How to Manage Large Projects Overview

Large projects are not handled by a single designer and so correspondingly, a large project should not reside in a single DWG. Sounds logical, but how do you divide up a large project so that many designers can work together as a team. Split it up into lots of DWG’s! Sounds easy, but how? This document will give you some ideas as to how to organize your Plant 3D project so that the project remains as a single project for reporting and yet has many drawing / model files, so that designers of different disciplines can work together and yet work with manageable data sets so that modeling response remains good. The way we will do this is through extensive use of XREF’s. And just as no two projects are the same, there are many different ways to organize a project. We’ll suggest one way, but you can modify these suggestions in order to suit your project better. GettingStarted
Before you start to create the project in Plant 3D, take a big step backwards and look at the project as a whole. Think about how to logically split it up. If it is a big site, all on one level mainly, like a refinery then look at a site plan and then divide it up into areas. Each area may be a process unit, or it may be a logical sub‐division of a process unit, but consider it as an AREA. In the case of a multi‐story plant, you may want to treat each floor as an area and then subdivide into physical areas. In this example we will be working on a refinery‐like project. We have a site plan and into that we have broken it up into a number of areas: In this case we have 14 areas. In the middle is a pipe rack which joins up the separate areas (Area 2), this is considered a separate area since we want a designer to be responsible ONLY for considering the layout of the pipes in the rack. Area 13 is a servicing area and contains no ‘plant’ items (i.e. the models Managing Large Projects Page 1 January 2011 in this area are AEC models, not Plant 3D models) and so there are no P&IDs and no Plant models in this area. Within each area we have to consider Equipment, Structures and Piping. And if we have different designers focusing on each discipline, we probably want to divide up our areas into the disciplines. SettingUpYourProject
Using the example above we have decided that we will have 14 areas. Each Area can managed by a lead designer but each area has a design team comprising equipment layout designers, Structural layout designers and piping designers. In the case of P&ID’s we have split the project up into 3 process areas plus one utilities area which will contain all the Utility P&ID’s (or ULD’s). The fact that the P&ID Area will span several of the Piping areas is not important as Plant 3D will track and manage all the lines and equipment in the project. So the project will look like this in Plant 3D Project Manager: Note we have 4 P&ID Area’s and 13 Piping Areas. We have also allocated folders in ‘Related Files’. Here we will store or reference the site plan drawings in the ‘Civil’ folder. Since Area 13 does not contain any Plant 3D models (it is AEC) we have placed Area 13 in the section of the project. We also created a Navisworks folder so that we can store the associated .nwf files which will allow us to assign materials to the model files in order to create realistic renderings of the model while we are designing. We can also place the .nwd files here for project review sessions. This allows project reviews to take place while design work proceeds, without interrupting design work Now looking at Area 6 as an example: We have created a Structural file in the Structures folder, an Equipment Modeling file in the Equipment folder and 2 Piping files in the Piping folder. Managing Large Projects Page 2 January 2011 This structure keeps the file content small and manageable and yet allows maximum flexibility in working in the project. By using Xref’s, the designer can focus on the part of the model he is particularly interested in at any moment by unloading the Xref’s he doesn’t need. Then when he needs more information, simply reload the Xref’s for full model realization. WorkingWithXref’s.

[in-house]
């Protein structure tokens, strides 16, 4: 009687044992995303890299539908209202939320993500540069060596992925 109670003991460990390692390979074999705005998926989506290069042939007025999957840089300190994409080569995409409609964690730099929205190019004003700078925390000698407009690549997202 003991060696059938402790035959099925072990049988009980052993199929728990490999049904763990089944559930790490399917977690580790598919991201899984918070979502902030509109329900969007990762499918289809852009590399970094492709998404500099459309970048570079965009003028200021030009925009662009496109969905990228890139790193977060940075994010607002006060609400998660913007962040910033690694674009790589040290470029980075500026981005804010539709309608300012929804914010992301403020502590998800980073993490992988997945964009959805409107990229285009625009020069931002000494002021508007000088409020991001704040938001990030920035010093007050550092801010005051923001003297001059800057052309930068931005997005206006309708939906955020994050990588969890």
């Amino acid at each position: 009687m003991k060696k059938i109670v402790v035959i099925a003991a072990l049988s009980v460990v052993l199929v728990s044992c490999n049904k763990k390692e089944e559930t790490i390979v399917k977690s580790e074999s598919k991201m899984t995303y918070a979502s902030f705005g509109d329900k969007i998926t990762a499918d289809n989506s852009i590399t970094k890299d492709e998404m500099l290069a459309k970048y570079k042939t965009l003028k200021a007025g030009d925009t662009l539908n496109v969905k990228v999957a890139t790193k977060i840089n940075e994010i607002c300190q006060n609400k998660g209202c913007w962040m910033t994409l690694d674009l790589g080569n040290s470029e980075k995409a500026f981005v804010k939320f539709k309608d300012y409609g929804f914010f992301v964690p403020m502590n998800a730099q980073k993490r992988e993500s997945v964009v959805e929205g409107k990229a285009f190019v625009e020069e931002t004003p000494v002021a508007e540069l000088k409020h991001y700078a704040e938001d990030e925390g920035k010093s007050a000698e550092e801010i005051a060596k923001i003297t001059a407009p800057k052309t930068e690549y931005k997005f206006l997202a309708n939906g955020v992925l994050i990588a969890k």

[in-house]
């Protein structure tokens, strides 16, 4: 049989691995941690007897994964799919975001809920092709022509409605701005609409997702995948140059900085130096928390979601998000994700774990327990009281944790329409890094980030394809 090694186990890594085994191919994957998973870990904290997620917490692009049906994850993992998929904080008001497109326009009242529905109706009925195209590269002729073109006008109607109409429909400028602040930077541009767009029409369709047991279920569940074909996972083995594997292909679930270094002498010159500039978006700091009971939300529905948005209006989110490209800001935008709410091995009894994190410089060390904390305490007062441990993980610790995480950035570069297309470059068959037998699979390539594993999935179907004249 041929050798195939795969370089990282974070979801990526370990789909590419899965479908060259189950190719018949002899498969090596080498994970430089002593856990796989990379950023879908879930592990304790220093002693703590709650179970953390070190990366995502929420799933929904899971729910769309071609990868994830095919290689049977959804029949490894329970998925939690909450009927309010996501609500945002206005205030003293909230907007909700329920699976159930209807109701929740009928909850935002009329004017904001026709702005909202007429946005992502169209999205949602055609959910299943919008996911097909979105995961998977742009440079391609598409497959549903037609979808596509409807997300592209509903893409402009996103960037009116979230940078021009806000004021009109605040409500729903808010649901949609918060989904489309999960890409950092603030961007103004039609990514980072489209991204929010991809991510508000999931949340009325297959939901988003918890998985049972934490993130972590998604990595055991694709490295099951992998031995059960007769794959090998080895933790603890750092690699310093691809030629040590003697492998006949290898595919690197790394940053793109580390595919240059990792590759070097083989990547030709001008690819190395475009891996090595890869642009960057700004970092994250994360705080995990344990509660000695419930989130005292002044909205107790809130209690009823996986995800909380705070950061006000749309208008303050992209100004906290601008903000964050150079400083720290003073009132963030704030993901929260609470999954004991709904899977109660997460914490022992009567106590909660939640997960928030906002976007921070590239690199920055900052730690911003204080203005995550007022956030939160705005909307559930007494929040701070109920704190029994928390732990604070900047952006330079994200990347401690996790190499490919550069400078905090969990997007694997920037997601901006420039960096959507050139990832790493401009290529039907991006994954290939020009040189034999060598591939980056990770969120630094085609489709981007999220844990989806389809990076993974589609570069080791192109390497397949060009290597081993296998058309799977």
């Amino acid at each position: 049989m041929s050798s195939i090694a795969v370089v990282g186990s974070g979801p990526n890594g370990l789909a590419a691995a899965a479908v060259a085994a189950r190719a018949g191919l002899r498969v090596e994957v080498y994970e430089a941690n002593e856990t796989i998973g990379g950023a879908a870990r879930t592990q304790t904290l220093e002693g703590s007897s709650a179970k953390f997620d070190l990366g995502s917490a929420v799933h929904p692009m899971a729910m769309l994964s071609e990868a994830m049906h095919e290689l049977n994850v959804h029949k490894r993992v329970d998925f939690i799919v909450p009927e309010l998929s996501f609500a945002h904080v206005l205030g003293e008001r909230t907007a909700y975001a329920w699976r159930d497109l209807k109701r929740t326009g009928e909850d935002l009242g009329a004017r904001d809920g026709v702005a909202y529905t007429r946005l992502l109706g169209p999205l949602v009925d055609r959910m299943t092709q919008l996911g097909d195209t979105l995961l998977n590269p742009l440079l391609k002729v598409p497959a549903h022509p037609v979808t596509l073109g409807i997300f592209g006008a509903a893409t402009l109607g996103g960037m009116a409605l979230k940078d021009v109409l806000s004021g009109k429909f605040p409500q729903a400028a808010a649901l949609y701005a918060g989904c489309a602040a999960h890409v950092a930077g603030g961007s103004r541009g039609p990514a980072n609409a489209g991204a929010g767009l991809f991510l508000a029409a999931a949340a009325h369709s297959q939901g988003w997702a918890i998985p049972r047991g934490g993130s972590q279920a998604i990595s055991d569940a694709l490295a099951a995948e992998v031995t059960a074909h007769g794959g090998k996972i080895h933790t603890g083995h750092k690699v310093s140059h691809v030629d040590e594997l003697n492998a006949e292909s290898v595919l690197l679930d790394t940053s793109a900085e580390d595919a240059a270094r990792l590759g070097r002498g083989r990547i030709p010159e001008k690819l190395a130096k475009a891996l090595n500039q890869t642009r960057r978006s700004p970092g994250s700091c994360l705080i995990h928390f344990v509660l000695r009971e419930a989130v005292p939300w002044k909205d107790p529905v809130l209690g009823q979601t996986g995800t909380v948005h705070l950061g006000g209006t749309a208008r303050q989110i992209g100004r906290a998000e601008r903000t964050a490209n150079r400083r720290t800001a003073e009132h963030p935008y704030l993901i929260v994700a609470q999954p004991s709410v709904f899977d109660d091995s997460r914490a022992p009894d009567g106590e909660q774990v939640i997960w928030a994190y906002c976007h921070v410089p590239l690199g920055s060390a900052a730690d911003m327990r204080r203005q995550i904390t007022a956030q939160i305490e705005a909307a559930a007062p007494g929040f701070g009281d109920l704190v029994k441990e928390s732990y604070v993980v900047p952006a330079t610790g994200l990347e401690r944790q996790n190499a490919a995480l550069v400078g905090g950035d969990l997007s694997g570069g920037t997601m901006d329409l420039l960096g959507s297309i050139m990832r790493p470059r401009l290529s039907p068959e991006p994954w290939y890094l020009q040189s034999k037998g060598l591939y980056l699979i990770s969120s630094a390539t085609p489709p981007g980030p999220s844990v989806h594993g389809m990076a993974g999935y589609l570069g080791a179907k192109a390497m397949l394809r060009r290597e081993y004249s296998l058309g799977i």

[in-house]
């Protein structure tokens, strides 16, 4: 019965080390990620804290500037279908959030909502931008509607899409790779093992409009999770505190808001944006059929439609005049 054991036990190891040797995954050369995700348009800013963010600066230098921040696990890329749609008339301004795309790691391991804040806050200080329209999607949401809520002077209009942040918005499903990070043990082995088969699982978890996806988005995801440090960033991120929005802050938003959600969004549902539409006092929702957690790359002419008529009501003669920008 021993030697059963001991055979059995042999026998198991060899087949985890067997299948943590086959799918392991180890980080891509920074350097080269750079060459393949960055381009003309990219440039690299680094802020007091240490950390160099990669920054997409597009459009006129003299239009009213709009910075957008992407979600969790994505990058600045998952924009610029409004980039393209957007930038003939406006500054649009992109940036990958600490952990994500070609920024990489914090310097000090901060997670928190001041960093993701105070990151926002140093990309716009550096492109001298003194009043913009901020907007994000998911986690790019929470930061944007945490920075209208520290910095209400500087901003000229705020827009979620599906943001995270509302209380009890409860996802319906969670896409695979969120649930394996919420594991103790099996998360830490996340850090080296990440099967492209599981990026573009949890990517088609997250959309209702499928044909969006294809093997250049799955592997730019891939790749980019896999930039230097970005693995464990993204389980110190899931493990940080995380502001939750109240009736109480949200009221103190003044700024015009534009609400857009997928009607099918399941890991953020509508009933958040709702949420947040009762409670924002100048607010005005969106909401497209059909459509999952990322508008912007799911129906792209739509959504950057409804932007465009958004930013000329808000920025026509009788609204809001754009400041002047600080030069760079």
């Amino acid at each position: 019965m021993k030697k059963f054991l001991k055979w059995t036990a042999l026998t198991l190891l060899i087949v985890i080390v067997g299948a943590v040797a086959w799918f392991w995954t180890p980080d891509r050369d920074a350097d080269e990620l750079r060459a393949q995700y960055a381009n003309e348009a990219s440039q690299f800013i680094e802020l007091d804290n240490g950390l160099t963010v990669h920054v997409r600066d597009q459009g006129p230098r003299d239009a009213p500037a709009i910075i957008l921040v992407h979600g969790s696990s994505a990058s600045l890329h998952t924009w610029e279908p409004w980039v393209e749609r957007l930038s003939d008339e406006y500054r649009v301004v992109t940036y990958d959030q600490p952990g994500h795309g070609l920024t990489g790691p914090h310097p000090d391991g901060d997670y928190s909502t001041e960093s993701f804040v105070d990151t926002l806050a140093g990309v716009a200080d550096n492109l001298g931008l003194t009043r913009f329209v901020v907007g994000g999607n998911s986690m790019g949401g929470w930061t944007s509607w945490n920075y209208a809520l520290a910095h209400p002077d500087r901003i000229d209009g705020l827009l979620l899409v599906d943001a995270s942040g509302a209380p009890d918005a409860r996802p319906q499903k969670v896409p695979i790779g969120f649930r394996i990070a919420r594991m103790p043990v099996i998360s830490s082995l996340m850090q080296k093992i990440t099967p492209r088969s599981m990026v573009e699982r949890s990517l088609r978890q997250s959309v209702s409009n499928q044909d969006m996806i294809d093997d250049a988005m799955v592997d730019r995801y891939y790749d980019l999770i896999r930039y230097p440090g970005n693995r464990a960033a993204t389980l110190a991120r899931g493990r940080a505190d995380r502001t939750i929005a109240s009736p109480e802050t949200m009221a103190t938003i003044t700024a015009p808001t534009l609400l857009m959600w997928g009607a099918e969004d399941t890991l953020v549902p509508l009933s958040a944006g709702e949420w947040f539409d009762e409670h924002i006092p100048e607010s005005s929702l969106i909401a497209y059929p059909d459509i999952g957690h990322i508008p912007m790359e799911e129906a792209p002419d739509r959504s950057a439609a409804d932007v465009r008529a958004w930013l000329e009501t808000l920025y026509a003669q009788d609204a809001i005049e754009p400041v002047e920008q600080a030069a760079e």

Plant 3D is designed to work intelligently with Xref’s. Pipes and Piping Components will connect to pipes and piping components, and even equipment nozzles, in Xref models. So when using the Route Pipe command, by clicking on the equipment nozzle in the Xref, the connection will be made and the correct components will be placed as shown here: Note that the pump is in the equipment Xref and that since we were routing an 8” line and connecting to a 10” nozzle, a 10” mating flange with a 10x8 reducer was placed in the piping model. Also note the connection was also placed which will give us the correct bolts and gasket. SimplifyingWorkingWithXref’s